August 4, 2008 – Memory concerns aside, there’s still reason to be happy with growth in the semiconductor industry, mainly thanks to emerging markets’ hunger for PCs and mobile phones, according to the latest data from the Semiconductor Industry Association (SIA).
Global semiconductor sales rose to $21.6B in June, barely higher (0.5%) than May but up 8% from a year ago. Minus the memory segment, sales grew 12% Y-Y; memory sales actually declined 6% Y-Y as price attrition more than offset “sharply increased unit sales,” the SIA said in a statement. The SIA’s final tally for May sales is now $21.46B, down ~-1.7% from original estimates of $21.83B.
From a wider scope, Chip sales in 2Q08 totaled $64.7B, up 3% from 1Q; and in 1H08 chip sales totaled $127.5B, up 5.4% from 1H07 — suggesting that rising oil prices have had little impact on demand for electronic products, and thus semiconductor sales.
By region, all regions except Japan (-6.8%) showed small single-digit growth in June, a trend that also held for the three-month moving average. And year-on-year, almost all regions also showed minor growth below the overall 8%, but it didn’t matter since Asia-Pacific outperformed (12.9%).
In a statement, SIA president George Scalise noted continued strength in international markets, plus healthy demand in the US, pointing particularly to double-digit growth in the two biggest semiconductor end-markets: PCs (~40% of semiconductor sales) and mobile phones (~20% of sales). He cited JP Morgan estimates of 13% unit growth in PCs this year, and industry estimates of 10%-12% for mobile handsets.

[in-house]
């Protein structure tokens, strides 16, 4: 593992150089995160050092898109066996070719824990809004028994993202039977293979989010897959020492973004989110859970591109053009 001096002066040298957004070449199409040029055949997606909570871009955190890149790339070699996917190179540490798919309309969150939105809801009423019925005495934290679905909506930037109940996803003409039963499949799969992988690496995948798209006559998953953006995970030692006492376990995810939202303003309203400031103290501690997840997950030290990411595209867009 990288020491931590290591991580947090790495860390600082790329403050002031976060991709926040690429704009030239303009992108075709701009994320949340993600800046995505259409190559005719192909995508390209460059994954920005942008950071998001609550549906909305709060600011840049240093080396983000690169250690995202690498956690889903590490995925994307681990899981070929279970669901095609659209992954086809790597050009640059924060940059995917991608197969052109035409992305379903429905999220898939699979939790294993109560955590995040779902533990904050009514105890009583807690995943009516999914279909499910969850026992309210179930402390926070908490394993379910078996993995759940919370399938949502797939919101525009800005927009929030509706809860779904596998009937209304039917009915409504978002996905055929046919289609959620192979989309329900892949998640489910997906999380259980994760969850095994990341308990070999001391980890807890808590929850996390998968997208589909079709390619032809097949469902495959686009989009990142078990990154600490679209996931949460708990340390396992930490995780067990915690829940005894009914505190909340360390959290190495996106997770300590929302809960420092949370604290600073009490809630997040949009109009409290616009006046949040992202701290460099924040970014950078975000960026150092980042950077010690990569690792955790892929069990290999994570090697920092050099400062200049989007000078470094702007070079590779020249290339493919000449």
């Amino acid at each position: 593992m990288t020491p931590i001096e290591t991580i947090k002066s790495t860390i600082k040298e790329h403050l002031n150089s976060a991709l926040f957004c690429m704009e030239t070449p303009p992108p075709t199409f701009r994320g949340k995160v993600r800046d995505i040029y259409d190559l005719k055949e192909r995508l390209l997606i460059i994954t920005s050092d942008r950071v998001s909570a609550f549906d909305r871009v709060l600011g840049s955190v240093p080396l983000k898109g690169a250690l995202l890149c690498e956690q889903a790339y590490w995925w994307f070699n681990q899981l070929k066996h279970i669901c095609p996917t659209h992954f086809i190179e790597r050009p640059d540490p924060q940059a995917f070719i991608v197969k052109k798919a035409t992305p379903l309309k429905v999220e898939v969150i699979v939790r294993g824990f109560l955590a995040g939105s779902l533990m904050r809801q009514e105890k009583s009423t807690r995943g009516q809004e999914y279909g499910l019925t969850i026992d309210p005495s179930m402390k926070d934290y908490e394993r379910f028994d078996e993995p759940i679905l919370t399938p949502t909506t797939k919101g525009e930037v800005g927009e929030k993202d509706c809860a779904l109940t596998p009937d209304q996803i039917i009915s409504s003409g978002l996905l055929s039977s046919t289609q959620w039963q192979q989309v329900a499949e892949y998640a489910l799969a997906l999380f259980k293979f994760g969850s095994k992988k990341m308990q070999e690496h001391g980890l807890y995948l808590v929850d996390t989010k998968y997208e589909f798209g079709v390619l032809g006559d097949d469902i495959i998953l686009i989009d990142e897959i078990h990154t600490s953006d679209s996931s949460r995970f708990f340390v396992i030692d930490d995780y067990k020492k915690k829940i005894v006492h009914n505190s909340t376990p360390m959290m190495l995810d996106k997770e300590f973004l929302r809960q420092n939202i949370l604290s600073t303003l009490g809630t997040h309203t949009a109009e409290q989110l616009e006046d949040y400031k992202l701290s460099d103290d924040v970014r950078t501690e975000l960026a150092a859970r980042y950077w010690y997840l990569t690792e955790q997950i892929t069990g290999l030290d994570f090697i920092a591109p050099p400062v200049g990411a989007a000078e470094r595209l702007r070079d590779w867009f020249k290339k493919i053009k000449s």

Scalise also pointed to the growing influence of emerging markets (and their expanding middle-class populations) in semiconductor sales. Half of worldwide PC sales will come from emerging markets this year, he said, with 19% growth in unit sales (double the rate of developing markets) to 153M units. And developing countries also will account for two-thirds (66%) of total mobile phone unit sales of >1.3B, up from 61% in 2007.
Despite seemingly sluggish chip sales figures, Scalise stated that “rapid price declines for microchips tend to mask the real growth of the industry.” Such steep declines, particularly in memory — 1G DRAM ASPs have sunk 43% in the past year, with a 61% drop in 2GB NAND flash — enable more memory to be used in consumer devices. Micron, he pointed out, sees a 50% increase in memory content/PC this year, and a 150% increase in memory content in cell phones.